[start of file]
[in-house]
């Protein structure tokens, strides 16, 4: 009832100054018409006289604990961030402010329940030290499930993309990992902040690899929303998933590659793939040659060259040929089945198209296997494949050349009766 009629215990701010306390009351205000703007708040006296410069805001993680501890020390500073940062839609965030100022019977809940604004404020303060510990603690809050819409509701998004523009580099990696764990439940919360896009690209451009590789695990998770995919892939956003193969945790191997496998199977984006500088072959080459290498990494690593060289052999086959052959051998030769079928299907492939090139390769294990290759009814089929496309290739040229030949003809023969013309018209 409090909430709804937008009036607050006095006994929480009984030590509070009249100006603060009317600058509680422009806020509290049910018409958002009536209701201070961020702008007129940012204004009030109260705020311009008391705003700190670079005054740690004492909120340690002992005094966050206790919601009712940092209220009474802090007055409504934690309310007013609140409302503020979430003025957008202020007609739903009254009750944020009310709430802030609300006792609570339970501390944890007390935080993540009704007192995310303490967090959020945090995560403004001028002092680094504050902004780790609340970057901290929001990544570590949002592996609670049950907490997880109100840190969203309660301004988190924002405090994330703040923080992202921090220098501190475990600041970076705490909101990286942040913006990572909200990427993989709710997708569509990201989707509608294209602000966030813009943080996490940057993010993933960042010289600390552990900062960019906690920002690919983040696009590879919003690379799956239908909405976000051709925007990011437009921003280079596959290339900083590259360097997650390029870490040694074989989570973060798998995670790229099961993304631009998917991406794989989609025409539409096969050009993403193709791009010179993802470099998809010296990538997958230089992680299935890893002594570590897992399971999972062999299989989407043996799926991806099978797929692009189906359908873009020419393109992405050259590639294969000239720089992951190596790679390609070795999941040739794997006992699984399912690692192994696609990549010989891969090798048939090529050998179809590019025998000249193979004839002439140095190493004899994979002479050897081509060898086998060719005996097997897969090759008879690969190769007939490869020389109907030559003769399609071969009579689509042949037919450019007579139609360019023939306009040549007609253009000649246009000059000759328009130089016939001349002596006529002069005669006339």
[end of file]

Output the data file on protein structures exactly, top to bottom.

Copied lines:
[in-house]
């Protein structure tokens, strides 16, 4: 009832100054018409006289604990961030402010329940030290499930993309990992902040690899929303998933590659793939040659060259040929089945198209296997494949050349009766 009629215990701010306390009351205000703007708040006296410069805001993680501890020390500073940062839609965030100022019977809940604004404020303060510990603690809050819409509701998004523009580099990696764990439940919360896009690209451009590789695990998770995919892939956003193969945790191997496998199977984006500088072959080459290498990494690593060289052999086959052959051998030769079928299907492939090139390769294990290759009814089929496309290739040229030949003809023969013309018209 409090909430709804937008009036607050006095006994929480009984030590509070009249100006603060009317600058509680422009806020509290049910018409958002009536209701201070961020702008007129940012204004009030109260705020311009008391705003700190670079005054740690004492909120340690002992005094966050206790919601009712940092209220009474802090007055409504934690309310007013609140409302503020979430003025957008202020007609739903009254009750944020009310709430802030609300006792609570339970501390944890007390935080993540009704007192995310303490967090959020945090995560403004001028002092680094504050902004780790609340970057901290929001990544570590949002592996609670049950907490997880109100840190969203309660301004988190924002405090994330703040923080992202921090220098501190475990600041970076705490909101990286942040913006990572909200990427993989709710997708569509990201989707509608294209602000966030813009943080996490940057993010993933960042010289600390552990900062960019906690920002690919983040696009590879919003690379799956239908909405976000051709925007990011437009921003280079596959290339900083590259360097997650390029870490040694074989989570973060798998995670790229099961993304631009998917991406794989989609025409539409096969050009993403193709791009010179993802470099998809010296990538997958230089992680299935890893002594570590897992399971999972062999299989989407043996799926991806099978797929692009189906359908873009020419393109992405050259590639294969000239720089992951190596790679390609070795999941040739794997006992699984399912690692192994696609990549010989891969090798048939090529050998179809590019025998000249193979004839002439140095190493004899994979002479050897081509060898086998060719005996097997897969090759008879690969190769007939490869020389109907030559003769399609071969009579689509042949037919450019007579139609360019023939306009040549007609253009000649246009000059000759328009130089016939001349002596006529002069005669006339």